The Best Corvette Ever Made Isn't Good Enough
(Bloomberg) -- Every few years, a car undergoes a major transformation. Buyers, realizing big changes are coming, wait to spend their money on the new machine. It’s a dynamic as old as Detroit, but certainly not unique to it (see: iPhone, Apple).
At the moment, this pre-release slump has set in on the granddaddy of American sports cars: Chevrolet’s Corvette, the most collected car in America, is about to be reborn. Until then, though, no one seems to want the angry critter.
Since its 1953 debut, the Corvette has been overhauled seven times. This time, however, the swoon in advance of the big unveiling is particularly pronounced, in part because General Motors is drastically changing the car. Its engineers have moved the engine from the front—where it has always been bolted—to the middle, behind the driver’s head and in front of the rear wheels. The swap moves the American sports car in line with competitors from Ferrari and McLaren who argue that the mid-engine layout makes for a more balanced car.
The Corvette clan is ready. “We’ve been taking deposits for a rumored mid-engine Corvette since 2014,” said Sean McCann, floor manager at Stingray Chevrolet near Tampa, Fla. “People are canceling their orders (on 2019s) and starting to hold back, because they want to wait and see what’s going to come out.”
Corvette sales in the U.S. have declined every quarter from the prior-year period since 2016. Dealers sold just 18,791 of the vehicles in 2018, 44 percent less than in 2015. Current models are idling on dealership lots, forcing dealers to offer large incentives. Stingray, for example, is dangling discounts and incentives up to $15,000 on some of the high-performance models. If you’ve always wanted a Corvette and don’t care where the engine goes, now’s the time.
The Corvette is a so-called halo car. Its primary job is to shine so brightly on glossy magazine covers that the luster carries over to the local dealership floor and illuminates the greater Chevrolet galaxy from the thirsty Silverado to the circumspect Sonic. From that perspective, the new ‘Vette is already doing just fine.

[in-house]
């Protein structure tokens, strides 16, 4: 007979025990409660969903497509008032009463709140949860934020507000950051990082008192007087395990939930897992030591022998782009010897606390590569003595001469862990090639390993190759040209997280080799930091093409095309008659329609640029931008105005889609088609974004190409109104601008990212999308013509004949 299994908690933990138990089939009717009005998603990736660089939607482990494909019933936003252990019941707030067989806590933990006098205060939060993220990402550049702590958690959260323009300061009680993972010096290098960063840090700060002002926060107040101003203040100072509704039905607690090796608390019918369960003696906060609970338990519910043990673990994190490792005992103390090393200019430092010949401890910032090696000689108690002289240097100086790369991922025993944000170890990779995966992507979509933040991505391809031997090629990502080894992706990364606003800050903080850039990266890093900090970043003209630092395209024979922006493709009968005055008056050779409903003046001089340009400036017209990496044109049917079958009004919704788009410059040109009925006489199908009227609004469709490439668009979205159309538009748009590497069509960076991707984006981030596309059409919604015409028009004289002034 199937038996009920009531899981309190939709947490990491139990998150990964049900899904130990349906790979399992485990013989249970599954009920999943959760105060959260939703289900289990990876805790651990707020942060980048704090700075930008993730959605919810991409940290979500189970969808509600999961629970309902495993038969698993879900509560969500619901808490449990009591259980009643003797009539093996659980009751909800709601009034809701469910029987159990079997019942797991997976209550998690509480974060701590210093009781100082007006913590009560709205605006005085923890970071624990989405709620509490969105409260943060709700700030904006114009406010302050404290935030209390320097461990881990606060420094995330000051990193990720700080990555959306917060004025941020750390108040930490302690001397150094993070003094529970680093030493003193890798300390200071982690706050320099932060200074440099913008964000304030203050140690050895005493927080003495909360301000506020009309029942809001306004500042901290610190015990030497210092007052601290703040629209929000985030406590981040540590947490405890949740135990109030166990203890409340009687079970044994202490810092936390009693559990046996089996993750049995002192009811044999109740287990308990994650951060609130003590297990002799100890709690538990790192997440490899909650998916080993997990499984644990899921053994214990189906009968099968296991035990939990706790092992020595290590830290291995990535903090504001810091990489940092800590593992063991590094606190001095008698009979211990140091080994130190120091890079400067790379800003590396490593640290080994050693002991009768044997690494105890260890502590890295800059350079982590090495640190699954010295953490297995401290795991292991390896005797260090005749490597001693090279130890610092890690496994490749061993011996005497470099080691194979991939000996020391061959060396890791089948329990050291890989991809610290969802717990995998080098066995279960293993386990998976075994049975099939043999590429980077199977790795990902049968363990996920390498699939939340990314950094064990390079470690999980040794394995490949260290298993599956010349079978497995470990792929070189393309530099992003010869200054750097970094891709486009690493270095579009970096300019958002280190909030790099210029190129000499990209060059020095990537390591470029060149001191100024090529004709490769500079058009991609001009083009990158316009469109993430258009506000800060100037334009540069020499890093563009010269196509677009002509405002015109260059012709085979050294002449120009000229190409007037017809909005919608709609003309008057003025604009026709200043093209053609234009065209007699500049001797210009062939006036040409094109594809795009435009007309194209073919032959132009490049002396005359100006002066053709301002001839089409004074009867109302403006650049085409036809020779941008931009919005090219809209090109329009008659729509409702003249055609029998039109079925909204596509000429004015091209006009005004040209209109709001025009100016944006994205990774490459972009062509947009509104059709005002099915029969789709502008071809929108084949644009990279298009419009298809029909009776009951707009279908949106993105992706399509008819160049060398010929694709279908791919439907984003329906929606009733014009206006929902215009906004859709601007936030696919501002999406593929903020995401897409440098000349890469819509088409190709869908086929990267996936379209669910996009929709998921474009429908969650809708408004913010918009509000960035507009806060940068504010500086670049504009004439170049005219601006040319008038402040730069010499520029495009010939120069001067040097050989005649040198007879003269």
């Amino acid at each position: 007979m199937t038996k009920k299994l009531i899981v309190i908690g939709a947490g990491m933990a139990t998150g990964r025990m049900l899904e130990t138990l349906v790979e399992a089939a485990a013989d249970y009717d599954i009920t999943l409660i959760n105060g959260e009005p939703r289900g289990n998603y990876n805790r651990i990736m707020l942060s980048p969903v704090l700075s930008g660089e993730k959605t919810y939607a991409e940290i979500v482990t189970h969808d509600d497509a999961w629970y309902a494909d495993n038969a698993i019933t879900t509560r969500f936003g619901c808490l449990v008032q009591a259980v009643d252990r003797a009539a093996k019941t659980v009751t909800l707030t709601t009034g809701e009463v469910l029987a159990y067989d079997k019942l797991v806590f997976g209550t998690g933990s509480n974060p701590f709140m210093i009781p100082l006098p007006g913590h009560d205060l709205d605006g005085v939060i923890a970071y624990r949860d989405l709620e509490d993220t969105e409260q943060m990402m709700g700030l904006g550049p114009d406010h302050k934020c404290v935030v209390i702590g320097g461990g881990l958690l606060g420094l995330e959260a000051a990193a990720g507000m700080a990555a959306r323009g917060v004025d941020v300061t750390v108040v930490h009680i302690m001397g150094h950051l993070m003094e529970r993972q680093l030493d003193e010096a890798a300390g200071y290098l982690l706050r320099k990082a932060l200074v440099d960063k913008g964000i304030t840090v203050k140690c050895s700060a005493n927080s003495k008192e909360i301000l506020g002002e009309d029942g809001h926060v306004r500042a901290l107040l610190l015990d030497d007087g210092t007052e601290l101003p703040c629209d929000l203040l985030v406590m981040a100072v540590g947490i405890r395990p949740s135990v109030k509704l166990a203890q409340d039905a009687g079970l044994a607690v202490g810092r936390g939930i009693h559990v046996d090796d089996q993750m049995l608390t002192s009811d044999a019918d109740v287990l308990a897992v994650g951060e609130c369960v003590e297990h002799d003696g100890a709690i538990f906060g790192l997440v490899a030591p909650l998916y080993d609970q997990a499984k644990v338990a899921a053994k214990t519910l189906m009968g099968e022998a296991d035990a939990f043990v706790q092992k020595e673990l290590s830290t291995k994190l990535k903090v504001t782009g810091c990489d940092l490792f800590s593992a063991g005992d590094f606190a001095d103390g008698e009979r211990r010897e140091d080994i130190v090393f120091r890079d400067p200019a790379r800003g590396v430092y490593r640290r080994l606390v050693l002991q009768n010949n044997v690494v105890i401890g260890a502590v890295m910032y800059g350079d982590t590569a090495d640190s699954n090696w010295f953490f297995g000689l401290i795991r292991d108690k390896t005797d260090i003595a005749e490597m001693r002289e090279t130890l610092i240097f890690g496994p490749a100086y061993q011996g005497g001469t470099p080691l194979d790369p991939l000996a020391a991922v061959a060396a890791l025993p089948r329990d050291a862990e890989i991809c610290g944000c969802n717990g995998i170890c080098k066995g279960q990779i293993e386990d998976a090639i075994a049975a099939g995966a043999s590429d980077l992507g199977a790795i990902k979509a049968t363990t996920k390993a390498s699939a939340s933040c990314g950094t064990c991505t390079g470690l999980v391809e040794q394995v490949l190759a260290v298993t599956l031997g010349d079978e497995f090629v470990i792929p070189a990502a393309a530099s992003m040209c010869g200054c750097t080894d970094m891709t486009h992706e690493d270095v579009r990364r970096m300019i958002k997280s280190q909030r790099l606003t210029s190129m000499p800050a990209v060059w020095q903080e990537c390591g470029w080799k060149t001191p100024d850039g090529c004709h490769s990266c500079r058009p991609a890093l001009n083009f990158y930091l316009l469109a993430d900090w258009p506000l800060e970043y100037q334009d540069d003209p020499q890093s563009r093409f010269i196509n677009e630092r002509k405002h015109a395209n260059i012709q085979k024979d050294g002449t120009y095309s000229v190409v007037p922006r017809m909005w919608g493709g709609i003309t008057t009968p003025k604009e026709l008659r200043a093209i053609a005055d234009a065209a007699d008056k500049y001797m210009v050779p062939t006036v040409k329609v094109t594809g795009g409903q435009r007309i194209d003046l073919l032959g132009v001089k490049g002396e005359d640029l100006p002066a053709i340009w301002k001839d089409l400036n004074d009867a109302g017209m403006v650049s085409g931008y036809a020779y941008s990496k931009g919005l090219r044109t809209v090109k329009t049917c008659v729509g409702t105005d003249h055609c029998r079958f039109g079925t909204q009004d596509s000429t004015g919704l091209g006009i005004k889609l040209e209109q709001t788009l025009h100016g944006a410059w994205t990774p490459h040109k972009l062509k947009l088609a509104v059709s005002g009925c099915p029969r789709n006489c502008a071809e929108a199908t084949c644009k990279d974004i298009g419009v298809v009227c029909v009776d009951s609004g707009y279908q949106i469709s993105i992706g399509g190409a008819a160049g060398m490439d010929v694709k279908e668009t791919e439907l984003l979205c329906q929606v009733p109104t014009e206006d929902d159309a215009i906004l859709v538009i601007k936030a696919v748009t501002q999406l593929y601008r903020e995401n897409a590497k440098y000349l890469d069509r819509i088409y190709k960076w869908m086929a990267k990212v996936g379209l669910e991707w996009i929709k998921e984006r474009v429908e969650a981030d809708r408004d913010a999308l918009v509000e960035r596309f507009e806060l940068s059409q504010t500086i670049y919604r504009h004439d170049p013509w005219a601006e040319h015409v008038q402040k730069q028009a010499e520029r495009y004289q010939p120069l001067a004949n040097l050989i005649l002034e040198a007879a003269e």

The tricky thing, however, is that the Corvette is one of the rare speed machines that contributes significantly to the bottom line. General Motors makes a tidy profit on each one, and it typically sells a lot of them. At its peak in 2006, Corvette sales approached 37,000 in the U.S., roughly level with the Volkswagen Beetle and Lincoln Town Car.
Sports cars in general are having trouble keeping up with the rest of the auto industry. Annual sales in the U.S. slid 22 percent in the past three years, as buyers clamored for SUVs of all shapes and sizes. Carbon-laced speed machines are expensive, and those who can afford them are fast losing the physical capability to drive them—or at least get in and out of them.
Jonathan Klinger, a spokesman at Hagerty Insurance Co., said the coming Corvette is a bid to attract younger buyers to the brand. McCann, at the dealership in Florida, is expecting a tide of customers who otherwise would be kicking tires at more exotic dealerships. Barring an economic meltdown, the depth of the swoon should reflect the scale of the coming Corvette boom. Indeed, CarGurus Inc., an online listing site, expects a surge of used Corvettes sales as soon as the new rig is unveiled.
Tony Fiorello, president of a dental implant company in Florida, will be one of many padding the sales stats for Chevrolet. He wanted the first mid-engine Corvette so badly that he hedged his bets. In 2017, he put down two deposits, one for the 2019 version and one for the 2020. “It’s a paradigm shift,” he explained. “And I just knew that I wanted to be No. 1 on the list.”
The 2019 model is now in his garage. He drives it regularly —at speeds up to 192 miles per hour—and has no plans to sell. Eventually, he figures it will be a collectible: the last of the front-engine Corvettes.
©2019 Bloomberg L.P.